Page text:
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Posted Jul 18, 2013 by Gym Source in Outdoor/Adventure and tagged cycling, Exercise tips, outdoor exercise.

3 New Rules for Better Endurance Cycling

For years, cyclists have been urged to replace every ounce of water lost during exercise. They’ve also been warned to avoid caffeine, and to drink beverages with added protein for better cycling performance. However, recent research may prove that advice to be misguided. According to registered dietician, Monique Ryan, author of the book Sports Nutrition for Endurance Athletes, here’s why:

MYTH #1: Replace 100% of fluids lost during cycling.

New Rule: Pace your water intake. Our bodies simply can’t absorb fluids of any sort as quickly as we lose it, so it’s impossible to replace “every lost ounce” of liquid. Instead, cyclists should concentrate on replacing about 75% of the fluid lost through sweating during a long cycle ride. One tip: Weigh yourself before and after a relatively short one-hour ride to derive your sweat rate, and then determine how much to drink during a long ride.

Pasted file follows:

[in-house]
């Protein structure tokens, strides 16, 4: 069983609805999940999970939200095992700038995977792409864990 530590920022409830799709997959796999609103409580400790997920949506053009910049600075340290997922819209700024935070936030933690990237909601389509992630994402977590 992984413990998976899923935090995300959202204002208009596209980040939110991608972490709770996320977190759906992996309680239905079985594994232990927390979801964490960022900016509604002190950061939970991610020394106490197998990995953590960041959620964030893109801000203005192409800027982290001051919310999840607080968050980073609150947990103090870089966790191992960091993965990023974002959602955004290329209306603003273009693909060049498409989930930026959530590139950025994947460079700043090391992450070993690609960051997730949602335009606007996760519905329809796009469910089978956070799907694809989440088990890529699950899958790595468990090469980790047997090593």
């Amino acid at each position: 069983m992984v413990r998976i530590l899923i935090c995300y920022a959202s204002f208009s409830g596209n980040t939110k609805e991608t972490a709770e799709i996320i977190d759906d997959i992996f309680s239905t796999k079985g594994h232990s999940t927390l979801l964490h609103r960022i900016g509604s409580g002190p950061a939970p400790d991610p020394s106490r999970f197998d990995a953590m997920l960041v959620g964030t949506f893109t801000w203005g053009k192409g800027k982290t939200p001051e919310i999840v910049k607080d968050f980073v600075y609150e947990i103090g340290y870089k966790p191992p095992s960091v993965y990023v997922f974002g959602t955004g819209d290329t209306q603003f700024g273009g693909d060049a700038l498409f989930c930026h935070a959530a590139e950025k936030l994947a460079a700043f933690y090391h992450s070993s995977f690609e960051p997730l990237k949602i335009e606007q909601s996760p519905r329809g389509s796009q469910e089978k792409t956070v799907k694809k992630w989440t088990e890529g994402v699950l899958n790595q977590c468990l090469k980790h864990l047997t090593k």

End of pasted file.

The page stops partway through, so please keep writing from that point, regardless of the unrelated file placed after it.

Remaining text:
MYTH #2: Protein-carb drinks are a panacea for lost fluids.

New Rule: Go easy on protein drinks. Carb-protein blended beverages became popular when research showed they enhanced performance during endurance cycling. However, points out Ryan, cyclists on long rides typically eat, consuming protein in their food. Plus, research with 10 trained endurance cyclists showed no difference in their performance among those drinking carb-only versus carb-protein drinks. Interestingly, both groups performed better than cyclists who drank plain flavored water.

MYTH #3: Avoid caffeine.

New Rule: Caffeine is your friend. Although heralded as a demon diuretic, many studies show that caffeine actually lowers the rate of “perceived exertion”—improving the strength, endurance and mental performance of athletes. In fact, a study by the University of Birmingham (UK) found that cyclists consuming caffeinated sports drinks burned carbs in the drink 26% more quickly than those who drank sports drinks lacking caffeine.

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